It’s also a pity that you don’t share the rest of your expertise with your patients. Surely you learned something in all that time at university about diet or exercise or meditation or mediation or self-awareness, or in fact any way to flourish other than taking a happy pill. You must have some knowledge from your personal experience of dealing with distress or family members in need. You must have some idea about how to address the skeletons in my closet in a friendly and welcoming environment with someone I feel I can talk to.

Because if you don’t have any advice for me other than what the brand of the day is from the pharmaceutical company who gave you that free pad to write on and coffee mug to drink out of, I really am sad. Because you might as well be a pill vending machine. And maybe one day, when you’re a little older and wiser, you’ll count the years of time you stole from your doped up patients, not to mention the years you took off the end of their lives, and you might feel a little sad too.

Sincerely Yours

A Request for Support from Mike King and Key to Life Charitable Trust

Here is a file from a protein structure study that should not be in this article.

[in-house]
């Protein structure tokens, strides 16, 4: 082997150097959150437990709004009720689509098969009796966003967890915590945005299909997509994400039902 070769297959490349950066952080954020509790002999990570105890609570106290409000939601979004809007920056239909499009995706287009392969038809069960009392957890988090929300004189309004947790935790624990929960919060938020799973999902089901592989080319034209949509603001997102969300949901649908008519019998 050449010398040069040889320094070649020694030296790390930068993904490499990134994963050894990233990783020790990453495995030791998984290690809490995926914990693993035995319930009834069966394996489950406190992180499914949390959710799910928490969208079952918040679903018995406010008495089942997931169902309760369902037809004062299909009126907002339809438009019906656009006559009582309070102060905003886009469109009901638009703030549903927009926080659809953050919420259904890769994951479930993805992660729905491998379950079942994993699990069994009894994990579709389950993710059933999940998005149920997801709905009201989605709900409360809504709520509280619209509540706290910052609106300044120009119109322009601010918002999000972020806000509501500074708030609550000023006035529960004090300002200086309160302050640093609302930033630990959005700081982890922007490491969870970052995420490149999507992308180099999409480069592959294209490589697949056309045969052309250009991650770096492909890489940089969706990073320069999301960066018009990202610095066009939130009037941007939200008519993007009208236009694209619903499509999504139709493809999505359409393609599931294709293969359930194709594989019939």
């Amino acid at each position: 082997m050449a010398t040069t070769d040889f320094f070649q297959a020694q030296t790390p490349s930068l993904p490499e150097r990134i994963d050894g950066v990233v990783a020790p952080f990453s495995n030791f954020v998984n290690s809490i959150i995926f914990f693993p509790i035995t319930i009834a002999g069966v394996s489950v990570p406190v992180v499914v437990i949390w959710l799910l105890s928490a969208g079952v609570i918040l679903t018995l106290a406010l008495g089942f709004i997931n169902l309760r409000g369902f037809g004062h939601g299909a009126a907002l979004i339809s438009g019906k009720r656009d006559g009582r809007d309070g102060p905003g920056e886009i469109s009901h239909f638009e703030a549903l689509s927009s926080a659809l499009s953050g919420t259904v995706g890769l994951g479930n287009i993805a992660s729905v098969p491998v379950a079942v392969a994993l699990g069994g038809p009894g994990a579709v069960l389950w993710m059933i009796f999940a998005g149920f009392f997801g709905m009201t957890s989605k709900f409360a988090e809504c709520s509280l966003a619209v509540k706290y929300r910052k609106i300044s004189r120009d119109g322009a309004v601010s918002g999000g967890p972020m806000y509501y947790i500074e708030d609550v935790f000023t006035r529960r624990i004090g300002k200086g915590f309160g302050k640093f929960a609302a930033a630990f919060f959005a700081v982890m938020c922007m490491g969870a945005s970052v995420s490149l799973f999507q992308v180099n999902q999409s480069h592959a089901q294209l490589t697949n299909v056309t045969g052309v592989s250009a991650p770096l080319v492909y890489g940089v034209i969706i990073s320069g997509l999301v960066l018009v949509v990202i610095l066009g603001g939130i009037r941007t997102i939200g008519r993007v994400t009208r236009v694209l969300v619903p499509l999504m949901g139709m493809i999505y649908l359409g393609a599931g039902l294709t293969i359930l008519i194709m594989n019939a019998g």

Mike King from The Key to Life Charitable Trust  sent out the following open letter on the 20th of March, asking for community support for their work. By supporting Key to Life Charitable Trust you are also supporting their work with Engage Aotearoa to take suicide prevention initiatives to schools and communities around NZ. Please read Mike King’s letter below and follow the link to cast your vote for Key to Life Charitable Trust in the Toyota 25 Ways to Say Thank You competition.

Click here for more information about The Mike King Cool to Korero and Community Korero Suicide Prevention Talks.

Mike King Writes…

Hi Everyone

Sorry to be a pain but one click can save a life.

Any chance you could help my charitable trust win a brand new Toyota for 3 years by voting and sharing the link?